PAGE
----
October 12, 2008
Soyuz Tma-13 Put into Orbit, Starts Two-Day Journey to Iss
BAIKONUR. Oct 12 (Interfax-AVN) - The Russian spacecraft Soyuz TMA-13, carrying the crew of the 18th main expedition and the sixth space tourist to the International Space Station, has been put into earth orbit.
"The spacecraft has started its two-day journey to the ISS," a spokesman for the Energia corporation told Interfax-AVN at Baikonur on Sunday.The crew comprises Russian cosmonaut Yury Lonchakov, NASA astronaut Michael Fincke and the sixth space tourist Richard Garriott.
The Soyuz is to dock with the ISS at 12:33 p.m., Moscow time, on October 14. At 13:55 p.m. on the same day the crew will move into the ISS.
The U.S. space tourist is to spend about ten days on the ISS and he will return to Earth aboard the Soyuz TMA-12 with Russian cosmonauts Sergei Volkov and Oleg Konenenko. The landing is scheduled for 7:36 a.m., October 24.
The Soyuz TMA-13 has been put into orbit by a Russian launch vehicle, Soyuz FG, designed and produced by the CSKB-Progress rocket and space center in Samara.
Lonchakov and Fincke will replace Volkov and Kononenko, who have been on the station for six months.
Representatives of two space dynasties - Richard Garriott, U.S. astronaut Owen Garriott's son, and Sergei Volkov, the son of Russian cosmonaut Alexander Volkov, will meet in space.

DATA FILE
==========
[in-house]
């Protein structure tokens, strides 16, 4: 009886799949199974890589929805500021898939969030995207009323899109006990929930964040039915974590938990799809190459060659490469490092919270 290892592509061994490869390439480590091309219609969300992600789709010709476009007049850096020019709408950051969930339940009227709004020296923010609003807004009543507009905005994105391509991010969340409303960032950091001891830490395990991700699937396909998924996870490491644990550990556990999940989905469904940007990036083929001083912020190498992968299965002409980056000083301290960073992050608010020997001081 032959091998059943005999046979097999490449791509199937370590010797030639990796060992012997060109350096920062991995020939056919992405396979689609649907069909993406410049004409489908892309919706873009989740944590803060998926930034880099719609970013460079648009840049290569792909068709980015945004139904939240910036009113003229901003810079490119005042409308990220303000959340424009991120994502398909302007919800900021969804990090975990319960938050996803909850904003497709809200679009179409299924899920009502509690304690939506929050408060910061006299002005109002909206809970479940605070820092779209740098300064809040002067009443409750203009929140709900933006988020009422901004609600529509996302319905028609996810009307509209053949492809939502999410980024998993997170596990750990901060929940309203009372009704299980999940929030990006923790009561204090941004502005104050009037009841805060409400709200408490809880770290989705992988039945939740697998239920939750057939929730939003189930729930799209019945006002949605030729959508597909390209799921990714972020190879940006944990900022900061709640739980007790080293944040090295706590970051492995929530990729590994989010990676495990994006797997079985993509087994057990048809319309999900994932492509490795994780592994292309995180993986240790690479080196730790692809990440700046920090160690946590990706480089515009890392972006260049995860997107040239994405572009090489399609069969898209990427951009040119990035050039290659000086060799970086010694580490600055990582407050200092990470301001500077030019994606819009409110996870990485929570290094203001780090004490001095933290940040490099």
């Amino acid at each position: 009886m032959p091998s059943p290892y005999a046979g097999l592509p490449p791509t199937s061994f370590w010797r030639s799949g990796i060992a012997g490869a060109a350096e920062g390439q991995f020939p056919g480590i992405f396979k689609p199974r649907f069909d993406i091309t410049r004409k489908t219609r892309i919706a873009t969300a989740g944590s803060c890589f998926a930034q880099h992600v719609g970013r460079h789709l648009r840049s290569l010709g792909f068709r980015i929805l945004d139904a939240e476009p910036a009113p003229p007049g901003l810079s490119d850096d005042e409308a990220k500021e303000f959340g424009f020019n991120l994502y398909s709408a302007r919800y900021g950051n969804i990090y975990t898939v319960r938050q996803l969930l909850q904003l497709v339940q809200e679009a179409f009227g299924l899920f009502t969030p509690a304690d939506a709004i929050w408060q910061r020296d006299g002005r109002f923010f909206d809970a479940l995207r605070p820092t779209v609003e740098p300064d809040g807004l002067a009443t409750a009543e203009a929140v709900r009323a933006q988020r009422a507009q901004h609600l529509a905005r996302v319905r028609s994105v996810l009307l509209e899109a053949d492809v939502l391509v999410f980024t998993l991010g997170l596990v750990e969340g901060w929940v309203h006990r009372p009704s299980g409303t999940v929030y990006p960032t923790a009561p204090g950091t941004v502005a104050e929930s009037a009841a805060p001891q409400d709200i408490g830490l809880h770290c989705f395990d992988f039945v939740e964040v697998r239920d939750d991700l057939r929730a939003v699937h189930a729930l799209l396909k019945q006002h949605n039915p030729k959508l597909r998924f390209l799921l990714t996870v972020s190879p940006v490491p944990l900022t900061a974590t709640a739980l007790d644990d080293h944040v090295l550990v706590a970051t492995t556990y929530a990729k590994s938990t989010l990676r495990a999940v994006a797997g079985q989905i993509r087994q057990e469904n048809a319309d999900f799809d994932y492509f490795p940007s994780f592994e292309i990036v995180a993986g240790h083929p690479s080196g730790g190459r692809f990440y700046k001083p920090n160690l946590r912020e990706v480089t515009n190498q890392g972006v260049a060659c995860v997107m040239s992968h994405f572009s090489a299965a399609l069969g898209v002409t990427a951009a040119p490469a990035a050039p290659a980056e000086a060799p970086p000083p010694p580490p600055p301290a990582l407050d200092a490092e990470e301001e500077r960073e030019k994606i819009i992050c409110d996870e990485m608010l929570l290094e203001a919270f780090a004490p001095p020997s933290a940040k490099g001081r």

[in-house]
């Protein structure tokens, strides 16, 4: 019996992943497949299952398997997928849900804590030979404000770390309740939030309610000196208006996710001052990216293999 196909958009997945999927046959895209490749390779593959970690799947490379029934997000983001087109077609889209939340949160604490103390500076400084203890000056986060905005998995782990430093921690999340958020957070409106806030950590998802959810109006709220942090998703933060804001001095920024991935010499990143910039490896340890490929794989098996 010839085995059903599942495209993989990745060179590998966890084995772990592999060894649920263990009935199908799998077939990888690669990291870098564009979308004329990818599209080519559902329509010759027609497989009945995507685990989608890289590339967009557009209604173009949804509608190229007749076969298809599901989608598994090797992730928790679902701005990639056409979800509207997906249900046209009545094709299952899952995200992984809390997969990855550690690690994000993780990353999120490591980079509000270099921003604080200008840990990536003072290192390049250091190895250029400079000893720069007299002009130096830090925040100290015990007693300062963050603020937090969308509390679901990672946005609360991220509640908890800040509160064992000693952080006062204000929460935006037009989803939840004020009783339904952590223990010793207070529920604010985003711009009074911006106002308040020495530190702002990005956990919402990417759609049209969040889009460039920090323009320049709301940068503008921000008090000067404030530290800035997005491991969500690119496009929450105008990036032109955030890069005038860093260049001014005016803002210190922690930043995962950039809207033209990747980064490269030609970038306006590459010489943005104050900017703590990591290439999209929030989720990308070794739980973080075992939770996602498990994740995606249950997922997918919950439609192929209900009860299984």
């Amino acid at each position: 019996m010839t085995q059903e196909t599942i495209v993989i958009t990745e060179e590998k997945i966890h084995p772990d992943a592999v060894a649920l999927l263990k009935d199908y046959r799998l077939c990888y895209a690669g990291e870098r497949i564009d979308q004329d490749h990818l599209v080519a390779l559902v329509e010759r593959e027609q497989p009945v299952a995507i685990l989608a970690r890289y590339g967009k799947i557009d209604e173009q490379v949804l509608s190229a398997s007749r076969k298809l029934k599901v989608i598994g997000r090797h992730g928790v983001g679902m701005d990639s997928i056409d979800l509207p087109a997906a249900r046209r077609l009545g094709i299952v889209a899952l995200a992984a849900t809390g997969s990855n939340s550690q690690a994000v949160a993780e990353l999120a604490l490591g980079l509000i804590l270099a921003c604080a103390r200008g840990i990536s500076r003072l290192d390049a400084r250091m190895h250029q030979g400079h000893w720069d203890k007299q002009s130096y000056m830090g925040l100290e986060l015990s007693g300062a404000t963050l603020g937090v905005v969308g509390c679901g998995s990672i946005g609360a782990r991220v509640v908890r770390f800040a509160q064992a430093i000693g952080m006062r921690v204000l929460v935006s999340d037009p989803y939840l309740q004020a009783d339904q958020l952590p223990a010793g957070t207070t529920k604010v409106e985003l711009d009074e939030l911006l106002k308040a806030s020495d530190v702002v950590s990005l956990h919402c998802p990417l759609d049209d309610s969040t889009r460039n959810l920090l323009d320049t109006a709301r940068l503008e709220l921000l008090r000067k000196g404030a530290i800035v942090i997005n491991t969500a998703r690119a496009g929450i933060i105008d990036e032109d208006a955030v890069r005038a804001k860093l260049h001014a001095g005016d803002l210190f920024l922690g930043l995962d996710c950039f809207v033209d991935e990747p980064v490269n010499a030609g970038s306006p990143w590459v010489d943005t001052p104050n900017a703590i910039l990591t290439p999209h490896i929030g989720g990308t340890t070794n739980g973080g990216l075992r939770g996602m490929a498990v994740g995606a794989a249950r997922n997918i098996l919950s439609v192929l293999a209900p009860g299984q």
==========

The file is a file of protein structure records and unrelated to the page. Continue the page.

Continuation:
Gregory Shamitoff, after the change of shifts, will join the 18th expedition and he will stay on the ISS until November, when he is replaced by U.S. astronaut Sandra Magnus.
The 18th expedition will be the last three-member crew. The crews will be extended to six members from spring 2009.
In the coming six months the crew will perform one spacewalk to fulfill a Russian program, and receive two U.S. shuttles and two Progress supply ships. The crew will also conduct over 50 experiments under a Russian research program, not counting European and American programs.
Garriott will also run a research program of his own, using his own methods and those devised by foreign space agencies.
The space tourist will grow proteins, which is expected to ease the creation of new medicines, and take pictures of regions on Earth to compare them with the images brought back by his father 35 years ago.
Garriott said before the launch that it would hopefully be easy to find the regions where climate change has occurred over these years.
He is also carrying his own invention, an immortality drive - a database with the deciphered DNA codes of great contemporary scientists and artists, as well as a database on humanity's crucial scientific achievements.
The three-stage medium-class Soyuz launch vehicle is based on the R-7 launch vehicle in service since 1963. The 1963 modification was called Voskhod. The name was changed to Soyuz in 1966. The rocket was deeply upgraded in 1973, receiving the name Soyuz-U. It was renamed Soyuz-U2 in 1982. The Soyuz-FG is the 2001 upgrade of the Soyuz-U rocket.
Soyuz launch vehicles are intended to put into orbit spacecraft flying socio-economic, research and special missions, as well as manned and cargo spacecraft of the Soyuz and Progress series.
Soyuz launch vehicles are manufactured by the CSKB-Progress rocket and space center in Samara.
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